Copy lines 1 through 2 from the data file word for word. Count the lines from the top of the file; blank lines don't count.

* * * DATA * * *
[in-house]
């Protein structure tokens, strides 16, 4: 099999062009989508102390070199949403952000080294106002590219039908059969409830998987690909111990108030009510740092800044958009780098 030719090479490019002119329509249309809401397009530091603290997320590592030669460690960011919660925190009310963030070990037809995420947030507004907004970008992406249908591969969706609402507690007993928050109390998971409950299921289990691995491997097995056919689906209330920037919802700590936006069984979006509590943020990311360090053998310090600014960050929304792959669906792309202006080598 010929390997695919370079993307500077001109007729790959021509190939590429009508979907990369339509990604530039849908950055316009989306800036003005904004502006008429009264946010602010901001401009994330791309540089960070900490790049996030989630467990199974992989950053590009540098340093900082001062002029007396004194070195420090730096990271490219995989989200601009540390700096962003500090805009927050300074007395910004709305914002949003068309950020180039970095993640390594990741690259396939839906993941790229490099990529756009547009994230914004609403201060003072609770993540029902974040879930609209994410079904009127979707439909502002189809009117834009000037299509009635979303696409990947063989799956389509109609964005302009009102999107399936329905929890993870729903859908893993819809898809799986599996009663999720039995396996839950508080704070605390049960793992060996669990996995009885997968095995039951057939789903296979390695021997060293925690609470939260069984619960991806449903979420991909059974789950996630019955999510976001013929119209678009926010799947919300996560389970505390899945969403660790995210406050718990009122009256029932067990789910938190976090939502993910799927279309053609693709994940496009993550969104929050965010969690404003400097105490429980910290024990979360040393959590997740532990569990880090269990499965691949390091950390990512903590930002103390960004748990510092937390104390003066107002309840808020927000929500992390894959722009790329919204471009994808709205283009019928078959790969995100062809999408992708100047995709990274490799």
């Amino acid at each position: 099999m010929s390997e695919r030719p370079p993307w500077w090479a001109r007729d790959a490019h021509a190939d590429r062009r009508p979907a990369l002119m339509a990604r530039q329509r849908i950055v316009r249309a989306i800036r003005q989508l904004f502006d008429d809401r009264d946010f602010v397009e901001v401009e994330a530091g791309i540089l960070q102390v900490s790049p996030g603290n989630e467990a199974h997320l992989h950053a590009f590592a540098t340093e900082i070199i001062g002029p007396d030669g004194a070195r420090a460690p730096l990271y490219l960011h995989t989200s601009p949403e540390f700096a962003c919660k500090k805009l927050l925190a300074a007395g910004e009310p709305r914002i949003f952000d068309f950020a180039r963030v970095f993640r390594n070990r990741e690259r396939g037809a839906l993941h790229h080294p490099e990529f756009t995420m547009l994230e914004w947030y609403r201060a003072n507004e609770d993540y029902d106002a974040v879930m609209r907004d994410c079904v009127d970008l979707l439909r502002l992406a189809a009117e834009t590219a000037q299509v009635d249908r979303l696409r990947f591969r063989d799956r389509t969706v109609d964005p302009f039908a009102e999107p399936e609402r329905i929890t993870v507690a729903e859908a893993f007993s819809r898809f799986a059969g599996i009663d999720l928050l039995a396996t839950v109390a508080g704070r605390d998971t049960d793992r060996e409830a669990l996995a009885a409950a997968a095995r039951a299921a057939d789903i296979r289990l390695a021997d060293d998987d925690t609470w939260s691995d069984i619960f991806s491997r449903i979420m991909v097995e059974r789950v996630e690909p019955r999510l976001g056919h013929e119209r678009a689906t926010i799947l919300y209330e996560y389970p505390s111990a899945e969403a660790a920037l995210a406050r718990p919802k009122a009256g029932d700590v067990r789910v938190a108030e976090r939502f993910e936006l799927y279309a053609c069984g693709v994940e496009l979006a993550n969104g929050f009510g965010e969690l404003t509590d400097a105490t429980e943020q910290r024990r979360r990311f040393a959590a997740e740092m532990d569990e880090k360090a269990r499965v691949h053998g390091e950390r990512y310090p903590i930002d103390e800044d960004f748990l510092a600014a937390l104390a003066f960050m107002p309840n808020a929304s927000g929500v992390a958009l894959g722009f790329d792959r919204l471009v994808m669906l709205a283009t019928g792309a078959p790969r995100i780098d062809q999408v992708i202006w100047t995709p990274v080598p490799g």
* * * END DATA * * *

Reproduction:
[in-house]
């Protein structure tokens, strides 16, 4: 099999062009989508102390070199949403952000080294106002590219039908059969409830998987690909111990108030009510740092800044958009780098 030719090479490019002119329509249309809401397009530091603290997320590592030669460690960011919660925190009310963030070990037809995420947030507004907004970008992406249908591969969706609402507690007993928050109390998971409950299921289990691995491997097995056919689906209330920037919802700590936006069984979006509590943020990311360090053998310090600014960050929304792959669906792309202006080598 010929390997695919370079993307500077001109007729790959021509190939590429009508979907990369339509990604530039849908950055316009989306800036003005904004502006008429009264946010602010901001401009994330791309540089960070900490790049996030989630467990199974992989950053590009540098340093900082001062002029007396004194070195420090730096990271490219995989989200601009540390700096962003500090805009927050300074007395910004709305914002949003068309950020180039970095993640390594990741690259396939839906993941790229490099990529756009547009994230914004609403201060003072609770993540029902974040879930609209994410079904009127979707439909502002189809009117834009000037299509009635979303696409990947063989799956389509109609964005302009009102999107399936329905929890993870729903859908893993819809898809799986599996009663999720039995396996839950508080704070605390049960793992060996669990996995009885997968095995039951057939789903296979390695021997060293925690609470939260069984619960991806449903979420991909059974789950996630019955999510976001013929119209678009926010799947919300996560389970505390899945969403660790995210406050718990009122009256029932067990789910938190976090939502993910799927279309053609693709994940496009993550969104929050965010969690404003400097105490429980910290024990979360040393959590997740532990569990880090269990499965691949390091950390990512903590930002103390960004748990510092937390104390003066107002309840808020927000929500992390894959722009790329919204471009994808709205283009019928078959790969995100062809999408992708100047995709990274490799």